(Photo: Seth Porges)
Virtual reality has made film festivals exciting again.
As festival veterans know, the only thing more fun than seeing a new film is being a part of the hive mind hype machine that turns a sleepy Thursday opener into bidding war bait by Sunday. The physical proximity of festivals makes them fantastic at fostering serendipitous interactions as critics, filmmakers, and fans bump into each other on sunny (as with South By Southwest) or snowy (as with Sundance) streets and share tips on what films are blowing minds. Until you've actually had a chance to see the film (and considering the chaos that is a busy film festival, you probably won't), it lives on in your head as something full of hope and hype.
Whether a film emerges as a festival favorite is as much a function of the on-the-ground word of mouth as it is on-screen quality. The more scarce tickets are for a particular film, the more its success relies on buzz and anticipation.
This makes film festivals absolutely great for VR, which is about as a low-bandwidth a medium as one could possibly imagine.
While a single screening room can accommodate hundreds of filmgoers, VR headsets are strictly one-a-time machines. Even as VR experiences begin to literally get the red-carpet treatment at festivals such as Sundance, SXSW, and Tribeca; they'll only be seen by a relatively small number of people in attendance.
Some festivals handle this by turning VR demonstration spaces into separately ticketed events that will only be accessible to a relatively small number of people. Pay a few bucks, and you get an hour or so in a VR demonstration space; where several VR producers are often on hand to personally guide you through their experiences and answer any questions.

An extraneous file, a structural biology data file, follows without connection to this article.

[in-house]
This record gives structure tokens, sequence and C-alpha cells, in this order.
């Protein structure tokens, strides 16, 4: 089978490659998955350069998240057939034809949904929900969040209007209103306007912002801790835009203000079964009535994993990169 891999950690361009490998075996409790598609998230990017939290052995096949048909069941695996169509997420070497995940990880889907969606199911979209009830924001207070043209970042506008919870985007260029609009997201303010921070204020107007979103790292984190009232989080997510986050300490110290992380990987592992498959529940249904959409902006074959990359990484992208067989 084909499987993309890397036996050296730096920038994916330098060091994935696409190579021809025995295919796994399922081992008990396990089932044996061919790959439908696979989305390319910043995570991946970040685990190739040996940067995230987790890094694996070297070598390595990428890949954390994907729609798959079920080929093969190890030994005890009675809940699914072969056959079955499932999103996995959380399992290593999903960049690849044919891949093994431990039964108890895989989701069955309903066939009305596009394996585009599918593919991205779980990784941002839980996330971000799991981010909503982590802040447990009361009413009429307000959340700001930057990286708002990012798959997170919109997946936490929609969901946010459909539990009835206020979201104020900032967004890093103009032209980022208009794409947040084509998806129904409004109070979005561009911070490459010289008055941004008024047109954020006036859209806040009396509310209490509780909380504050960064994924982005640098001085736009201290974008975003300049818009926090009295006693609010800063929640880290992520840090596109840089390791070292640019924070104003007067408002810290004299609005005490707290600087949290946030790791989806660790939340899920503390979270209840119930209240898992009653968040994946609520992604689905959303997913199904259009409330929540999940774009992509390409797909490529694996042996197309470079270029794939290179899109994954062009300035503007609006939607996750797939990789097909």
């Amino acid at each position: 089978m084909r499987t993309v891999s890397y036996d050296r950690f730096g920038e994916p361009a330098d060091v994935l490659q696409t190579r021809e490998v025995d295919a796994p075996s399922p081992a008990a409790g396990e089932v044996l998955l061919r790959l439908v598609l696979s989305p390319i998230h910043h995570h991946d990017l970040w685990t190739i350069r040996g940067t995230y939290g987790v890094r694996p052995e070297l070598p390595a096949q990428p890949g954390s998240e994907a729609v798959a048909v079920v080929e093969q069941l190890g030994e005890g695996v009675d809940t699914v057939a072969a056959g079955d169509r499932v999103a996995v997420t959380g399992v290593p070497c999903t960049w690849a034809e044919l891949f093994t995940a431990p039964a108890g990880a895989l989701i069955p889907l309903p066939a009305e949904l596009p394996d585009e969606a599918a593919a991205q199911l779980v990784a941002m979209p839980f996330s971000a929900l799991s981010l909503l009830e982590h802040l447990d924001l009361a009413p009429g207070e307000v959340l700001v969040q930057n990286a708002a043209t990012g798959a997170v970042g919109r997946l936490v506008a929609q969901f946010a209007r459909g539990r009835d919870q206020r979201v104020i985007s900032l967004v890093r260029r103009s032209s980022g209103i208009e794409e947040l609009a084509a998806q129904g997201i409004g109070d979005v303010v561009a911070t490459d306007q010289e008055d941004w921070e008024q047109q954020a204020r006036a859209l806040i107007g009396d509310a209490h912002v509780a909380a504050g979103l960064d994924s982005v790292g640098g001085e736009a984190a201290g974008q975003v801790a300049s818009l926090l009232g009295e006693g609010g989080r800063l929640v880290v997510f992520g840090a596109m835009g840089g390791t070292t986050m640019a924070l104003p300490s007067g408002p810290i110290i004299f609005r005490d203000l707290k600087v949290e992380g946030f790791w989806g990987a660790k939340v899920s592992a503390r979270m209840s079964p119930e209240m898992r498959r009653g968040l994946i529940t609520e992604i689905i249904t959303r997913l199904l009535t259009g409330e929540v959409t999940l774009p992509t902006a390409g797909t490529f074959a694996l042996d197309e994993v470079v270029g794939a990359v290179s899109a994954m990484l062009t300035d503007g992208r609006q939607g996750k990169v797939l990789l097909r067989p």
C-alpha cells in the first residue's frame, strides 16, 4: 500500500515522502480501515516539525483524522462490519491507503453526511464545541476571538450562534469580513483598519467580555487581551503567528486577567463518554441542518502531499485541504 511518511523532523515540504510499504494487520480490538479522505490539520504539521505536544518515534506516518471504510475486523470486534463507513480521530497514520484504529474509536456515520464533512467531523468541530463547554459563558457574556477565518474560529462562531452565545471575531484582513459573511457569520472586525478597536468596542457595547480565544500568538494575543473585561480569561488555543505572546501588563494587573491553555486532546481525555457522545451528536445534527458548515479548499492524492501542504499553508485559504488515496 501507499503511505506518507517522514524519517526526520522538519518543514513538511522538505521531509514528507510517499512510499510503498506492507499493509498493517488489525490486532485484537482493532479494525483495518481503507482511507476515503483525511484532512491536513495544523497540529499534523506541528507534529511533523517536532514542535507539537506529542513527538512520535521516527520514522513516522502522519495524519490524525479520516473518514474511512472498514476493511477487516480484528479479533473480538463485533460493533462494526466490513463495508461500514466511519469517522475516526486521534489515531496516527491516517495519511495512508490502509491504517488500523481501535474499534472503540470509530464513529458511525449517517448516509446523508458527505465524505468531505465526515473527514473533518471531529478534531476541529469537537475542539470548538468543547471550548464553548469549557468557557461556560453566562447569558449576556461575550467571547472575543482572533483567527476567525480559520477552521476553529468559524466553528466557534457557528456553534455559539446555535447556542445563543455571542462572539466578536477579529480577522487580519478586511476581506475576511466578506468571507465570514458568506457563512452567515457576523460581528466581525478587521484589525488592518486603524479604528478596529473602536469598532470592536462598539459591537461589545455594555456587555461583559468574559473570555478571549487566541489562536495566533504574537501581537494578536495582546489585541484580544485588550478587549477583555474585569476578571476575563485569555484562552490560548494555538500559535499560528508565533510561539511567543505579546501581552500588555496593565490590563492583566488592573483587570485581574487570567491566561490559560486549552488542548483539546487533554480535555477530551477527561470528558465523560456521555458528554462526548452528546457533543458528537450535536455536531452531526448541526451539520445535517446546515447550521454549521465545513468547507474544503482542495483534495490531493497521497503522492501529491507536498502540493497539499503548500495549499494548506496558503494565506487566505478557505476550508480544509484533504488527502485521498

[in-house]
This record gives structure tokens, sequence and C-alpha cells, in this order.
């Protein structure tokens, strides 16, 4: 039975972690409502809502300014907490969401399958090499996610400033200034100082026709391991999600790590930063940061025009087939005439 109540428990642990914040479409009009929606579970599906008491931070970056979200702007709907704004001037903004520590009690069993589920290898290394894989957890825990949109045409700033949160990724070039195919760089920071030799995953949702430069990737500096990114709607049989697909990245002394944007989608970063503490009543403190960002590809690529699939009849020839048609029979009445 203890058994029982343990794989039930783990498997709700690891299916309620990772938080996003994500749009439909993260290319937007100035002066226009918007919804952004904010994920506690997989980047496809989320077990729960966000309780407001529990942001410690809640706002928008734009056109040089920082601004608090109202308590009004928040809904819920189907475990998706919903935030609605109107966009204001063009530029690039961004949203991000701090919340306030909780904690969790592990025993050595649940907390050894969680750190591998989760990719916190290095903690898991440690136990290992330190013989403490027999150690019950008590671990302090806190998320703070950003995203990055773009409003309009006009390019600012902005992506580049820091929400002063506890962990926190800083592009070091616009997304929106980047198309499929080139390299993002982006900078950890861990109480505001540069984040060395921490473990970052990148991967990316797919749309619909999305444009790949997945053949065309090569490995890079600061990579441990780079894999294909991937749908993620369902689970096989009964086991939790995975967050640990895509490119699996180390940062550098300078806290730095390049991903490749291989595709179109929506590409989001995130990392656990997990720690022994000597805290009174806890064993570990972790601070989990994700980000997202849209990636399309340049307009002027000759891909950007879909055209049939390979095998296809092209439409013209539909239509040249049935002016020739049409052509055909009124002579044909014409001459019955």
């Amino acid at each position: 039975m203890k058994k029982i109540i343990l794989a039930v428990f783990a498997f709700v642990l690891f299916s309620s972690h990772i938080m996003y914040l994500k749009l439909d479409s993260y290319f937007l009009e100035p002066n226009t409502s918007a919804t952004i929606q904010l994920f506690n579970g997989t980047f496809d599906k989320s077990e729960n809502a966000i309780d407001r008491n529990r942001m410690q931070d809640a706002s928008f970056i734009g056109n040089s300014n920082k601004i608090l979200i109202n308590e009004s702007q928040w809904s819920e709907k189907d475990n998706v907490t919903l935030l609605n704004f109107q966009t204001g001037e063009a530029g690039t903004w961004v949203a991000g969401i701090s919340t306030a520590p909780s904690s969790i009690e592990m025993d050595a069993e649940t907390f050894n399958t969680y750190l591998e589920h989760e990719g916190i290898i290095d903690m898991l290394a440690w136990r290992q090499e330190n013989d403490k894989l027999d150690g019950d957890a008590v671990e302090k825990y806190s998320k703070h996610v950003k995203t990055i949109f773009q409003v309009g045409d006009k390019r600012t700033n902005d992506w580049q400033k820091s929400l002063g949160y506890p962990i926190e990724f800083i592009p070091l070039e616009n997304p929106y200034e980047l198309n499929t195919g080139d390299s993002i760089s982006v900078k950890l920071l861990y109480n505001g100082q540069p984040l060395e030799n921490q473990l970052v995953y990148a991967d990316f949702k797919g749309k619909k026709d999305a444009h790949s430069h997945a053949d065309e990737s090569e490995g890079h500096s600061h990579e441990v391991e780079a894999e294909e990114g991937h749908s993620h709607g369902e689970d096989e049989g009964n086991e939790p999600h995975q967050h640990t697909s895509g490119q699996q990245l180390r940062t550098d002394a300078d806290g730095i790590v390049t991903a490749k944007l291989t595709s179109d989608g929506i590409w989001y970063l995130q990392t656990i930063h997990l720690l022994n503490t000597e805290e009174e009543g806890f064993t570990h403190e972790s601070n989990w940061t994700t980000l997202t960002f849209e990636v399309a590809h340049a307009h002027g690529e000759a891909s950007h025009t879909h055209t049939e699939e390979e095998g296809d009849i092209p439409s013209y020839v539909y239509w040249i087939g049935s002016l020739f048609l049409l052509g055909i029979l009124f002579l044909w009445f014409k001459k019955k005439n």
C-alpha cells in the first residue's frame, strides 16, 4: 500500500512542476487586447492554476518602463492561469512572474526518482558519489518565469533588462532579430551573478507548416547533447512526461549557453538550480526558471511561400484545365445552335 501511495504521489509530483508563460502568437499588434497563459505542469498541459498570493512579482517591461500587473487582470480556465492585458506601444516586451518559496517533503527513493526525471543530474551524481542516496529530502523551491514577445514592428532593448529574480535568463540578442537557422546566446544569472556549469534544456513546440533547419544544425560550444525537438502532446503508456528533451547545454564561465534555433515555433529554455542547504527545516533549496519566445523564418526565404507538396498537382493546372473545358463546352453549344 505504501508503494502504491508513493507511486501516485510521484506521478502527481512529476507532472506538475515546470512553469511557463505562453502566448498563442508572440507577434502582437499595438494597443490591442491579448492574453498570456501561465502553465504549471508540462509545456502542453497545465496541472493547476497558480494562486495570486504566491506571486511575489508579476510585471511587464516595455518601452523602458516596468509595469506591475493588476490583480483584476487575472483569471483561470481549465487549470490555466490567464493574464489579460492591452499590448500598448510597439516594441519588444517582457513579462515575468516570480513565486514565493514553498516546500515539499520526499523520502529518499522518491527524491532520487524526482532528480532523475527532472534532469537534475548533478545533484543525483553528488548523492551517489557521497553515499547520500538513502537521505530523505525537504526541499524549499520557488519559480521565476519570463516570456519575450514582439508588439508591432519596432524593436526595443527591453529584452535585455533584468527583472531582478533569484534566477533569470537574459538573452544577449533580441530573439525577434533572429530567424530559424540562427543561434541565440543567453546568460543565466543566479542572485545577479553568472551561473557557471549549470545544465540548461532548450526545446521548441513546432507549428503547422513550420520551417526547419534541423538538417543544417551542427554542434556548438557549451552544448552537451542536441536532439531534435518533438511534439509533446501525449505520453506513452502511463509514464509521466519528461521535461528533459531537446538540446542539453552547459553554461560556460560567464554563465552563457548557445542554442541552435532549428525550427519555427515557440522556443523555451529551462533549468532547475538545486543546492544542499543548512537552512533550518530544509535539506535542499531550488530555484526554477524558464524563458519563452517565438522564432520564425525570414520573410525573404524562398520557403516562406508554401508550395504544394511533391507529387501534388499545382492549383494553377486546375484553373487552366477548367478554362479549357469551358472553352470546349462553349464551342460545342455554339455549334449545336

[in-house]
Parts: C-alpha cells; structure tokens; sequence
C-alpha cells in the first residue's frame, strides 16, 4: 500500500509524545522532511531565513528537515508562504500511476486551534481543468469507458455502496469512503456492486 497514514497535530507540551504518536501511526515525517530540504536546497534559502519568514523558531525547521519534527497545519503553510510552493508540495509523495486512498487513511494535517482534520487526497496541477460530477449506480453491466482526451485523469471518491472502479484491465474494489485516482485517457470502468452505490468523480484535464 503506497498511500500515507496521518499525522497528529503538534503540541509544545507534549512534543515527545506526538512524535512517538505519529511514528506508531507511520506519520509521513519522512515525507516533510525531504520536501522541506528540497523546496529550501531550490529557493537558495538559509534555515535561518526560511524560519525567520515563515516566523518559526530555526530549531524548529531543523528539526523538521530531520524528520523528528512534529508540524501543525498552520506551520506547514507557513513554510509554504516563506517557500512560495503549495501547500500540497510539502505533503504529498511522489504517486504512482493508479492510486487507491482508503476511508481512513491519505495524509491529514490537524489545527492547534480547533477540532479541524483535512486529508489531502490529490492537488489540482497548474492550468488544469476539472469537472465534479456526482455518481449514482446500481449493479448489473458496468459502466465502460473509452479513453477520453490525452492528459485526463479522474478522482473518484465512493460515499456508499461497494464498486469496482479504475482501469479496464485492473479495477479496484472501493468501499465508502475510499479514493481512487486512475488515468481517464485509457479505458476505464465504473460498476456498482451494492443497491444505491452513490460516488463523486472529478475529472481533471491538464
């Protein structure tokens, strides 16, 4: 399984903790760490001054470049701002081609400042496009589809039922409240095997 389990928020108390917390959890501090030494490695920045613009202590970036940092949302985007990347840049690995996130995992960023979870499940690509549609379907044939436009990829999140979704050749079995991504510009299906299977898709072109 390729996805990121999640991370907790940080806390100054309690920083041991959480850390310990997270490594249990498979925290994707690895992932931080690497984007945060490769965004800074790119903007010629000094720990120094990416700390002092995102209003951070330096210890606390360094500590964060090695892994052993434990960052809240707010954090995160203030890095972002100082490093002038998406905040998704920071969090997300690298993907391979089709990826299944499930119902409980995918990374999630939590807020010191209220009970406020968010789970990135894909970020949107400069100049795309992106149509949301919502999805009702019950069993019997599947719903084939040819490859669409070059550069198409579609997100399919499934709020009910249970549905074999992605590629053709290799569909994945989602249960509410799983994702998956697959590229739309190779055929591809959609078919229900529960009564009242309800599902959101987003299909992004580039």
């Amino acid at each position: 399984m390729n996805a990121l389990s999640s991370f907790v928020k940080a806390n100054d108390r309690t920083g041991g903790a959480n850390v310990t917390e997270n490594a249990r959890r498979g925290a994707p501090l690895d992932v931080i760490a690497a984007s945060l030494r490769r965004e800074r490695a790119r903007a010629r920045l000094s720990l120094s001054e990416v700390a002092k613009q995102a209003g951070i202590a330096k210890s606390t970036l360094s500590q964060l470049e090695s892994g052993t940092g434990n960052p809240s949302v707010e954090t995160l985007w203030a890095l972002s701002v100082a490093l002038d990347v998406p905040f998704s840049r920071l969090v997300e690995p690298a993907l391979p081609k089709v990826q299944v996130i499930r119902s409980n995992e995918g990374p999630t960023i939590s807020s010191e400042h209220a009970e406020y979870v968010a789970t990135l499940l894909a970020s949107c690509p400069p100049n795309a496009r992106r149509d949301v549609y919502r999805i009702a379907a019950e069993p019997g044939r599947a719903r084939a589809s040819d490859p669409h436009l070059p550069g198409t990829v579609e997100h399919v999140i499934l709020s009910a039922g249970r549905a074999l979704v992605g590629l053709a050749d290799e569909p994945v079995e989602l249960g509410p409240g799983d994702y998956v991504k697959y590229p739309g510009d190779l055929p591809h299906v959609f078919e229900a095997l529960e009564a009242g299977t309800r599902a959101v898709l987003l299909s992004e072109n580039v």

But with so few people able to actually try most VR experiences at festivals, the best producers can hope for is an air of mystique. The sense of buzz that people had heard good things, and really wish they had had a chance to experience it for themselves. But, maybe next time.
And so you have VR experiences such Chris Milk's Life of Us and Felix & Paul's Miyubi, both of which showed at both Sundance and SXSW this year, garnering an insane buzz-to-people-who-actually-saw-them ratio. And this may be the best kind of buzz: The kind that isn't easily deflated by the reality that a movie or VR experience is actually just a movie or VR experience; and not some life-changing experience.
Film festivals also offer VR producers something else: The ability to create site-specific installations that aren't easily replicated when somebody pops a headset on at home. This could come in the form of elaborately decorated rooms or mixed-media installations that merge in experimental technologies such as full-body haptic suits that further immerse users in a VR world. Going forward, we'll also likely see more festivals show off VR experiences that are mapped to physical spaces (like The Void's Ghostbusters VR installation in New York). And because some VR experiences might require at least a little bit of explanation ("What am I supposed to do here, exactly?") having knowledgable staff (or the experience's creators!) on hand to walk VR newbies through the process can be absolutely invaluable.